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Michael was born in Tulsa, but he pronounces “La Guardia” & “diarrhea” just like his mother did, a native of Queens. Though we haven’t lived in Oklahoma for 25 years, we now feel closer to high school & college friends than we have for years. We were blessed this year with visits from many of them: Judy, Carol & Stephen, Evie & Walter, Jan & Curt, & from seminary days – Faith. (When are you coming to see us?)

Home is where we tie one end of the thread of life. – Martin Buxbaum

Michael & I visited Minnesota this last May, our first time back together since leaving in February, 2010. We enjoyed re-connecting with so many people: meeting my “birthday lunch ladies” at Frost’s patio, breakfast with our former next-door neighbors, a reunion of the ol’ martini group, joining Jess & friends on a pedal pub to celebrate her 30th birthday, dinners with friends & family out west in Waconia & Minnetonka. I went to the end-of-school picnic at St. Kate’s & had a hundred 2-minute conversations. We attended St. Christopher’s on Sunday, then met Rae & Jess for a Mothers’ Day picnic. Driving up & down Grand Avenue in St. Paul feels familiar in a way no Portland street does yet.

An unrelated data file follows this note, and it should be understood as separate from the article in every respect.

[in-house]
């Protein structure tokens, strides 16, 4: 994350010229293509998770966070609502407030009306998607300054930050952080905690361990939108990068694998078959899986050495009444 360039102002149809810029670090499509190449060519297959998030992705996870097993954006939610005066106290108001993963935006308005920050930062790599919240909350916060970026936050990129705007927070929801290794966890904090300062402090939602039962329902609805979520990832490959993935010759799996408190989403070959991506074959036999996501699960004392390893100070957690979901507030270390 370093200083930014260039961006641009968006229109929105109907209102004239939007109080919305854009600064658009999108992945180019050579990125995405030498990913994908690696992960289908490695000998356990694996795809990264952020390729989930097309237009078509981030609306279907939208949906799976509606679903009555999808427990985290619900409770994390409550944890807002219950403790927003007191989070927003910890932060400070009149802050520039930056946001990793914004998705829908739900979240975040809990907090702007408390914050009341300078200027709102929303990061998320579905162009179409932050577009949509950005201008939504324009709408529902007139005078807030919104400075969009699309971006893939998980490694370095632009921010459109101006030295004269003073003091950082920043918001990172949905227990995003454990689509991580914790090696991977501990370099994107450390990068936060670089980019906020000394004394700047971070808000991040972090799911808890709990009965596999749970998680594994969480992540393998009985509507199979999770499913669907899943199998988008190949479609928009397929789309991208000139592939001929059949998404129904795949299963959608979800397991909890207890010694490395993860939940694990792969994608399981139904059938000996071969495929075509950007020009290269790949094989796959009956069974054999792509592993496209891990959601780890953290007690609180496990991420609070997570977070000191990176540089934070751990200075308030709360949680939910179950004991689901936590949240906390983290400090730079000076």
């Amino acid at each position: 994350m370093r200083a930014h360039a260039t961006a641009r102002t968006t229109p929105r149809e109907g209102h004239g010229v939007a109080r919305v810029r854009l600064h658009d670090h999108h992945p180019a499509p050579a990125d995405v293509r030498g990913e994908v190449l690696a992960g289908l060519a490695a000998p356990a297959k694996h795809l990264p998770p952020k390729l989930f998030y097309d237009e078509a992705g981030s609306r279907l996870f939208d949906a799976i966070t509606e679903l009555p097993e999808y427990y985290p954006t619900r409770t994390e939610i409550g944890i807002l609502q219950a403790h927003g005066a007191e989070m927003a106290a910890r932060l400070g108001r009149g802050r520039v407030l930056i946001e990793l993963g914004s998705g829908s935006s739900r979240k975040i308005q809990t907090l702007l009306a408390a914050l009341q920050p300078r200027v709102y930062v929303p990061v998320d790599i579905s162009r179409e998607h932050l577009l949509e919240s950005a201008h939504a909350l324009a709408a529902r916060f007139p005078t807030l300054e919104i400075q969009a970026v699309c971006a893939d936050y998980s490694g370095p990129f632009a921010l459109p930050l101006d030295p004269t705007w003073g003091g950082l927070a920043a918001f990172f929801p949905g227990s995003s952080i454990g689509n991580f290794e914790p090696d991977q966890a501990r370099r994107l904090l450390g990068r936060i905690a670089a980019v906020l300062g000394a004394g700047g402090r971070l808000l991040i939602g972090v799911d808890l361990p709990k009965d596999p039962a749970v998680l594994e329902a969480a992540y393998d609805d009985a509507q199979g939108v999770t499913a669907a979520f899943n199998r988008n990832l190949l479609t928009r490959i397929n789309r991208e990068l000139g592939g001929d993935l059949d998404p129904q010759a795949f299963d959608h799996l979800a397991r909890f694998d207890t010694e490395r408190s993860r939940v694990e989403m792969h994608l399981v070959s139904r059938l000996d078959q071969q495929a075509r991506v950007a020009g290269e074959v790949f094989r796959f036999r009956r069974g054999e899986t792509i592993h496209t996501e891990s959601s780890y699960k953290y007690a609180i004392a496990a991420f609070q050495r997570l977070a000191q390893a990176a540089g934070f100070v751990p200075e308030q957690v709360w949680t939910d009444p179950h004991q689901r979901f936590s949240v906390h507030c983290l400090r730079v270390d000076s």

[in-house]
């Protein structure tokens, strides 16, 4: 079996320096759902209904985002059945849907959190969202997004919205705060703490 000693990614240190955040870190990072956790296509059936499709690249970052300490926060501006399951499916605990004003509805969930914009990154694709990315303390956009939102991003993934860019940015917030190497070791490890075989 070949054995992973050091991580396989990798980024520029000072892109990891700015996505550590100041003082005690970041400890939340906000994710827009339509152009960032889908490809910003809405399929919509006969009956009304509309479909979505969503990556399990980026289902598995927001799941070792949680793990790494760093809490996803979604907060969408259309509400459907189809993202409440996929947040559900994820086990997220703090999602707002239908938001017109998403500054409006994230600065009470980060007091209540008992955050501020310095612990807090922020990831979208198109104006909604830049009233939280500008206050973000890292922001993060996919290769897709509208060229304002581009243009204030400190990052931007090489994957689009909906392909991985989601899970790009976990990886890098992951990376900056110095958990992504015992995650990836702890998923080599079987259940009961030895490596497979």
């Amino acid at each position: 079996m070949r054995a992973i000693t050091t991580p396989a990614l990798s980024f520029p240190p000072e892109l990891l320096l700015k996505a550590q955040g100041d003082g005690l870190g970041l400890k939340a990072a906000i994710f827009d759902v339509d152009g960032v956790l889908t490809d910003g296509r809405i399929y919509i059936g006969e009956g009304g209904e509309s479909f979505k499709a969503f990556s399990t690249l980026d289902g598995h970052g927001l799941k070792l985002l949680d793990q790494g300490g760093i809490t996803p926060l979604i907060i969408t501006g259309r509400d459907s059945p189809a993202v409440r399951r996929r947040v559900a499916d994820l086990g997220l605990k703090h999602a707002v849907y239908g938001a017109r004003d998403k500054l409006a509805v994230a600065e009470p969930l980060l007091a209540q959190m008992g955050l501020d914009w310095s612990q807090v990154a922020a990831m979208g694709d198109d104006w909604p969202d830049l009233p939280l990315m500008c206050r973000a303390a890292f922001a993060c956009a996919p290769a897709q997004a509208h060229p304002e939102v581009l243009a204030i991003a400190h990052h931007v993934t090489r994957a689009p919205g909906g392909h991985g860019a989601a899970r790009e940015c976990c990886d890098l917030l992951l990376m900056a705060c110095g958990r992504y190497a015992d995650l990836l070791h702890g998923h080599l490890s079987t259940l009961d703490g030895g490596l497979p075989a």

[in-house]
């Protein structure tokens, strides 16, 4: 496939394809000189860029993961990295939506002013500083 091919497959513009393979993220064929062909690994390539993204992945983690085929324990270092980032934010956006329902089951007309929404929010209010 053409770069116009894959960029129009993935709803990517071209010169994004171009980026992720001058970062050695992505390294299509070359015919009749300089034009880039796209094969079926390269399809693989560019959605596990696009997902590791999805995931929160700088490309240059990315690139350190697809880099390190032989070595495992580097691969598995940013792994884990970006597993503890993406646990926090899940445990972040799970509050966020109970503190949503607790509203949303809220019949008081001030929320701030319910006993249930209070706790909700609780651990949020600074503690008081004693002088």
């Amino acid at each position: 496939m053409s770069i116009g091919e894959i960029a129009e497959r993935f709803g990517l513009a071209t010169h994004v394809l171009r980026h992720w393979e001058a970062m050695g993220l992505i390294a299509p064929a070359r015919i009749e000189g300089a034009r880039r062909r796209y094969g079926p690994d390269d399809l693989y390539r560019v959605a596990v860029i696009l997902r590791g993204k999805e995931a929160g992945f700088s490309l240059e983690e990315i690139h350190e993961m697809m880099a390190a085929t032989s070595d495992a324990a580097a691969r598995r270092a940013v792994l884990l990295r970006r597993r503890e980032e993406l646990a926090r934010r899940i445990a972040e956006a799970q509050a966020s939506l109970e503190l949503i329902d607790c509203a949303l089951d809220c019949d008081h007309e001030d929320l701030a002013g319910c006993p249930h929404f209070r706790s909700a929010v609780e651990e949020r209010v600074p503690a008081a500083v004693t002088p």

Home is where somebody notices when you are no longer there. -Aleksander Hemon

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When we say “Oregon is feeling more like home,” it implies, doesn’t it, that the idea is mostly an ideal? In some ways it’s an abstraction or fantasy assembled over the years, representing no actual, historic location but memories gleaned willy-nilly on our rambles. Michael & I might get homesick for mistletoe, Madeleine Island, scissor-tail flycatchers, lilacs, Chicago hotdogs, corn fields, Burl Ives’ Irish ballads, Baptist hymns, Magic Pan crepes – all these conjure up nostalgia, but no one address.

Maybe that’s all family really is: a group of people that miss the same imaginary place. – Zach Braff

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“Making yourself at home” is mixing up a Jello salad of unlikely ingredients, old & new. The horizon I’ve always loved I view now from a favorite spot overlooking the ocean. The frogs croaking, reminding me of summer nights back on the farm, are Pacific Treefrogs. Easter morning this year found me in a cathedral pew with 3 Bartos & 3 Martins, then Linnea & Laurel hunted eggs in our backyard, by the California lilac and under the many laurel bushes. My friend Gretchen & I are going to an art fair & making struffoli for the second year in a row.